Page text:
Looking beyond the formulary budget in cost-benefit analysis. (1/306)

With the introduction of newer, more expensive psychotropic medications, healthcare providers and managed care administrators must consider whether these drugs offer "value for the money." A true picture of the benefits of these drugs emerges only when all the costs of treatment are considered. Focusing exclusively on the acquisition cost of the drug can result in a misleading impression of the drug's worth. Although the medication costs associated with treating a patient with a newer drug increase, use of these agents may actually result in an overall decrease in healthcare costs, through reductions in hospitalization and length of stay, use of mental health services, and prescriptions for adjunctive drugs. In one study of the newer antipsychotic agent risperidone, the overall annual costs of treating a patient with schizophrenia were reduced by nearly $8,000 (Canadian dollars), even though medication costs increased by approximately $1,200 (Canadian dollars). Retrospective and prospective pharmacoeconomic studies can provide valuable data on the cost effectiveness of treatment with newer psychotropic medications.  (+info)

Physical abuse during pregnancy: prevalence and risk factors. (2/306)

BACKGROUND: Violence during pregnancy is a health and social problem that poses particular risks to the woman and her fetus. To address the lack of Canadian information on this issue, the authors studied the prevalence and predictors of physical abuse in a sample of pregnant women in Saskatoon. METHODS: Of 728 women receiving prenatal services through the Saskatoon District public health system between Apr. 1, 1993, and Mar. 31, 1994, 605 gave informed consent to participate in the study and were interviewed in the second trimester. Of these, 543 were interviewed again late in the third trimester. During the initial interview, information was collected on the women's sociodemographic characteristics, the current pregnancy, health practices and psychosocial variables. The second interview focused on the women's experience of physical abuse during the pregnancy and during the preceding year, the demographic characteristics and the use of alcohol or illicit drugs by their male partner. RESULTS: In all, 31 (5.7%) of the women reported experiencing physical abuse during pregnancy; 46 (8.5%) reported experiencing it within the 12 months preceding the second interview. Of the 31 women 20 (63.3%) reported that the perpetrator was her husband, boyfriend or ex-husband. Although all ethnic groups of women suffered abuse, aboriginal women were at greater risk than nonaboriginal women (adjusted odds ratio 2.8, 95% confidence interval [CI] 1.0-7.8). Women whose partner had a drinking problem were 3.4 times (95% CI 1.2-9.9) more likely to have been abused than women whose partner did not have a drinking problem. Perceived stress and number of negative life events in the preceding year were also predictors of abuse. Abused women tended to report having fewer people with whom they could talk about personal issues or get together; however, they reported socializing with a larger number of people in the month before the second interview than did the women who were not abused. INTERPRETATION: Physical abuse affects a significant minority of pregnant women and is associated with stress, lack of perceived support and a partner with a drinking problem.  (+info)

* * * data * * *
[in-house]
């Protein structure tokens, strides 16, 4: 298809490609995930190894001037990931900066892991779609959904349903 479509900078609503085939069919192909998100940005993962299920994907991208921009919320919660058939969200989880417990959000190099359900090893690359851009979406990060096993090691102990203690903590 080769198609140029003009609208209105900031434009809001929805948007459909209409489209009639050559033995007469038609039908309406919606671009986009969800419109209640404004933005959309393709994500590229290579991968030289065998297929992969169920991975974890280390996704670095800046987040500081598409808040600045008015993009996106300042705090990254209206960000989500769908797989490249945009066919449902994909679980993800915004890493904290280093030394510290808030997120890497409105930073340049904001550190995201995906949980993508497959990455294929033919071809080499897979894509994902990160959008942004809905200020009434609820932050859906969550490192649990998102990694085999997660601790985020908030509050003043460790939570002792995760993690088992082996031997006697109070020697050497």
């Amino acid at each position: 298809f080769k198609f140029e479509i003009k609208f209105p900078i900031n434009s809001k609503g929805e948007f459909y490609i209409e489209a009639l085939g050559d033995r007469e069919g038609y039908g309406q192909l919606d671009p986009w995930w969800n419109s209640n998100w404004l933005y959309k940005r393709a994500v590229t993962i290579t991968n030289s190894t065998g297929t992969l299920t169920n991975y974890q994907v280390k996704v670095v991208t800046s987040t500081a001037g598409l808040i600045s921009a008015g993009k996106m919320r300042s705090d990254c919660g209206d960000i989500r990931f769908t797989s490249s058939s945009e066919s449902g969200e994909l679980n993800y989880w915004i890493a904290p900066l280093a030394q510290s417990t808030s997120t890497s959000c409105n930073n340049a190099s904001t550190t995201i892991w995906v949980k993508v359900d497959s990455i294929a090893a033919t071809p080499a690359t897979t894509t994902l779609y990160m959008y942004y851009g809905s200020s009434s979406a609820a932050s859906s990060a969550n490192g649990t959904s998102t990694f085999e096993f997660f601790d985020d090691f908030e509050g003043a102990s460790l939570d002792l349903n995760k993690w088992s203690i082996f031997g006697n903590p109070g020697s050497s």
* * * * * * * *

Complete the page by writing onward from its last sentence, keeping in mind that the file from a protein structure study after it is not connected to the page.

A survey of helminth parasites of cats from Saskatoon. (3/306)

In a survey of 52 cats from the Saskatoon area, Ollulanus tricuspis were found in 2 animals with burdens of 2308 and 533, respectively. Small burdens of the following helminths were also found: Physaloptera spp., Toxocara cati, Taenia spp., Dipylidium caninum, and Ancylostoma sp.  (+info)

Incidence of lactic acidosis in metformin users. (4/306)